Author: Ann Lowe
The aim of the article is to help therapists market themselves, not simply advertise what they do. Many of us can mistakenly believe that the two are the same, however this isn’t the case.
Advertising refers to the way we promote our counselling or therapy service, so for example we may take an advert out in a local newspaper or create a poster for a local shop noticeboard.
Marketing on the other hand refers to the whole brand, the whole identity for what we are offering. It requires us to have an in-depth understanding of what we want to convey to the potential client, and then ensuring that at every possible opportunity, that message is coherent.
Therefore, it stands to reason that marketing isn’t particularly glamorous. Many elements of marketing include getting the basics right and focusing in on the detail, such as:
Ensuring that our answer machine message gives the right impression. The way we want to come across on an answerphone message if we are a therapist is going to differ somewhat to if we are an investment banker or physical fitness coach. We want to go for a balance of welcoming, without being too ‘soft’ that it sounds patronising or condescending. A good idea is to ask a few trusted friends or colleagues to listen to our recordings and give honest feedback on how they felt when listening. It may be worth asking them to consider: did they feel a connection with you? Is it friendly? Do they get a sense of what will happen next? Is there an alternative means of contact?
Being aware of our social media presence. If we choose to use social media to promote our services or to connect with friends socially, much information is accessible about us online. As therapists we need to be even more cautious of what is out there in the public domain. Whilst the idea of being a ‘blank canvas’ for clients to be able to project onto is more synonymous with the psychoanalytic approach, its not a good idea to have our night out last Friday (with accompanying photos) on Facebook.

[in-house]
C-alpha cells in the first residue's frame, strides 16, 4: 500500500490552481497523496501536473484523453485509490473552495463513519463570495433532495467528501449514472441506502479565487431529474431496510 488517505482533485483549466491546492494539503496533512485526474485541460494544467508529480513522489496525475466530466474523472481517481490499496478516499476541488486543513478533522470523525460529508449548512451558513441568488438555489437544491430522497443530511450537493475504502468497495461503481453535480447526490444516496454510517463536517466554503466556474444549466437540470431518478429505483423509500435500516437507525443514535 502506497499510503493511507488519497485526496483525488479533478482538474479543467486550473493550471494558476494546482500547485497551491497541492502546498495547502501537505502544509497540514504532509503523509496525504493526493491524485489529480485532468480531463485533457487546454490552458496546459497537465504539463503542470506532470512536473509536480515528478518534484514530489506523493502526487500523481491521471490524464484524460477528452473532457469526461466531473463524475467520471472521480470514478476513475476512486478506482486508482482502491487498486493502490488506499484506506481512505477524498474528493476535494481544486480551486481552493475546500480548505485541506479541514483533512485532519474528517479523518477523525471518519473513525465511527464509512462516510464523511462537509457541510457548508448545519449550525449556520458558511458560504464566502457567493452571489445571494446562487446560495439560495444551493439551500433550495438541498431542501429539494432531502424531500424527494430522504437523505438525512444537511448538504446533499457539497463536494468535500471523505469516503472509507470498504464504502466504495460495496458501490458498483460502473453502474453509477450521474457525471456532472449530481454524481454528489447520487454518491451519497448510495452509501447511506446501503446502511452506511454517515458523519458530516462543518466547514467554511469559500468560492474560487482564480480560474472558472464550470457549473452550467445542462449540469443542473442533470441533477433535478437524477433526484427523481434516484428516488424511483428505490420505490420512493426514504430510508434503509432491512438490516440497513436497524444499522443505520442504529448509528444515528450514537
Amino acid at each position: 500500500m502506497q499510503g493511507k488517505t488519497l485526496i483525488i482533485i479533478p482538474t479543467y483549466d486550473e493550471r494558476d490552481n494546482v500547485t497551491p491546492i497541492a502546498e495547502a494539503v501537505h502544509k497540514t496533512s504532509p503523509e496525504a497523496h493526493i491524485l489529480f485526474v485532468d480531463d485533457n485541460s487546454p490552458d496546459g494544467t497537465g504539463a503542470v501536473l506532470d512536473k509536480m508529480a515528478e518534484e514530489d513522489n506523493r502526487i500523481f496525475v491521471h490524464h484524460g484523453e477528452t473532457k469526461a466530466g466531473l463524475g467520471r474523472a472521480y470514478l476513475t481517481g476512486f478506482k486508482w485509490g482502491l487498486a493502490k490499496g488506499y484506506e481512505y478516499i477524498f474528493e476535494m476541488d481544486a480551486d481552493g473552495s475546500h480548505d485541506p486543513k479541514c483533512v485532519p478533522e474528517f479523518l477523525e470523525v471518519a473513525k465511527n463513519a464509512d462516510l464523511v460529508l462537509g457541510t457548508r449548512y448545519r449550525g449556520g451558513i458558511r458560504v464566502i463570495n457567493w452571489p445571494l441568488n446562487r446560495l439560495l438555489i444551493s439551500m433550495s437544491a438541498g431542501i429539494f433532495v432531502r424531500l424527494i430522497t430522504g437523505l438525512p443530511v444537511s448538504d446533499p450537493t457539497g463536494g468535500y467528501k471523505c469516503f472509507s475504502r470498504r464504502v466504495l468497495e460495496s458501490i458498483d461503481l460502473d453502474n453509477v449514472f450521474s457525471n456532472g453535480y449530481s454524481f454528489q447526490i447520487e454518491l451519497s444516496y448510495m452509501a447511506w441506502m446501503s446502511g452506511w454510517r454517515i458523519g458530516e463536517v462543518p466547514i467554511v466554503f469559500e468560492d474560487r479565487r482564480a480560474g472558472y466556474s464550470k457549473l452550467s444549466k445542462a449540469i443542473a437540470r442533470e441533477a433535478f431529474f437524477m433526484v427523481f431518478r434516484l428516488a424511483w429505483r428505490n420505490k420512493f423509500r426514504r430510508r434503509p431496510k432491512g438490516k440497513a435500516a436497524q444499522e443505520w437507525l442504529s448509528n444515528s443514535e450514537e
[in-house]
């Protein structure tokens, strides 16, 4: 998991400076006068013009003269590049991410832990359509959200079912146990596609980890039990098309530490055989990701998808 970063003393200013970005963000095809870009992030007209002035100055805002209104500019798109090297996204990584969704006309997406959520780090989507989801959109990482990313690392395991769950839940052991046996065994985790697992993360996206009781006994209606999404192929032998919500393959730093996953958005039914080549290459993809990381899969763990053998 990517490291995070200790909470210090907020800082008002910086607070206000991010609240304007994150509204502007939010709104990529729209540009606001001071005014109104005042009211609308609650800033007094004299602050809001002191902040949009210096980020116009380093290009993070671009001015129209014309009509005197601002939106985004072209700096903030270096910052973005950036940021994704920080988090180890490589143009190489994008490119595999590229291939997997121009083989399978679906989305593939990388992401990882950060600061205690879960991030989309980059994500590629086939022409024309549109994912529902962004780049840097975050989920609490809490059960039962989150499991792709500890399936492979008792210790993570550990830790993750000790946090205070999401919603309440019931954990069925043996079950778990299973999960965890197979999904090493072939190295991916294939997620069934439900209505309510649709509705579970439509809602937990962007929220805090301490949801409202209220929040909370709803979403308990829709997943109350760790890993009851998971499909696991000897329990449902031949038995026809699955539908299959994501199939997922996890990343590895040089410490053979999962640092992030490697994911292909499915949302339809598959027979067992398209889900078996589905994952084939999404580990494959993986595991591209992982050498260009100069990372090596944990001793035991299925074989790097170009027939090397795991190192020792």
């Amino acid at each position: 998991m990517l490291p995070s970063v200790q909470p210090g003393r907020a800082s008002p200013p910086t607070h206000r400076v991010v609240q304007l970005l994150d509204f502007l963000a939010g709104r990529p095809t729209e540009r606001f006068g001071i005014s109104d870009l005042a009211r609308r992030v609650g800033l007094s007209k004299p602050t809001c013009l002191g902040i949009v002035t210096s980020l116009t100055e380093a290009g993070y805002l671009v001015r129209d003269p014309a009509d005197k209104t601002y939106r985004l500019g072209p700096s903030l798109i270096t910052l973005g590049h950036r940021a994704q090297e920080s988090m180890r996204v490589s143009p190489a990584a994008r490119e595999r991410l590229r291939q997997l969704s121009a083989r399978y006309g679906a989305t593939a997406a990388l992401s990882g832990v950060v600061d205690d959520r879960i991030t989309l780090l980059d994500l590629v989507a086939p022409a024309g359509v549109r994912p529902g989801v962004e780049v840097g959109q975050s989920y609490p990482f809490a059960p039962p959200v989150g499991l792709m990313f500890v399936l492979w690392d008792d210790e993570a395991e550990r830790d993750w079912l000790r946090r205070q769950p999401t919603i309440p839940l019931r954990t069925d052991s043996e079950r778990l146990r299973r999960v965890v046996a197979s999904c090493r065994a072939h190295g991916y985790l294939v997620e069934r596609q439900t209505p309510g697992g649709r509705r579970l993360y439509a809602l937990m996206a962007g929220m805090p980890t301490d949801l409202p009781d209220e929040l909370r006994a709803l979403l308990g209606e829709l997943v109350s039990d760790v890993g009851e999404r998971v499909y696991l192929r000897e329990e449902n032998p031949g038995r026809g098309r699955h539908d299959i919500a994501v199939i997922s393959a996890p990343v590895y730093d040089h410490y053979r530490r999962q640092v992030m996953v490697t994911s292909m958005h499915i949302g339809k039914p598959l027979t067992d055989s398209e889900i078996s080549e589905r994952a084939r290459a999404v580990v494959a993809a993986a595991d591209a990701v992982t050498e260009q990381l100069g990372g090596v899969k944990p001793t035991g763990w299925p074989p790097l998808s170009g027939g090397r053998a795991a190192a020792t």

Ensuring that any information we put out is consistent. You may have multiple social media accounts, as well as profiles on directories and counselling websites. It is our job to ensure that information contained on each is the same, that information (such as telephone numbers, email addresses and links to other sources of information) is kept up to date.
Incorrect information can give the overall impression that we aren’t up to date or organised. Inaccuracy can put clients off even before we’ve had a chance to have a chat with them and so it makes good sense to get it right.
Other aspects of marketing – which feed into the idea of having an overall brand image – to consider are:
What makes you unique as a therapist?
Underpinning all of these elements is a simple yet crucial question that we can return to again and again, and that is: what motivates us to do this work? Often known as ‘Our Why’.
If you have a clear sense of why you’re doing this work, then much of the marketing falls naturally into place, we begin to communicate a coherent vision and message for our work and will begin to align with the right people that can put us in touch with the right clients. It will also help you to get an understanding of what makes you unique as a therapist. This may result in us deciding upon a specialism that we feel passionate about, that perhaps not many other people in our area are covering, or it may be the creative way in which we utilise our training to offer something different to clients.
If you need help with your marketing or advertising presence contact Ann at www.TheWriteTyper.co.uk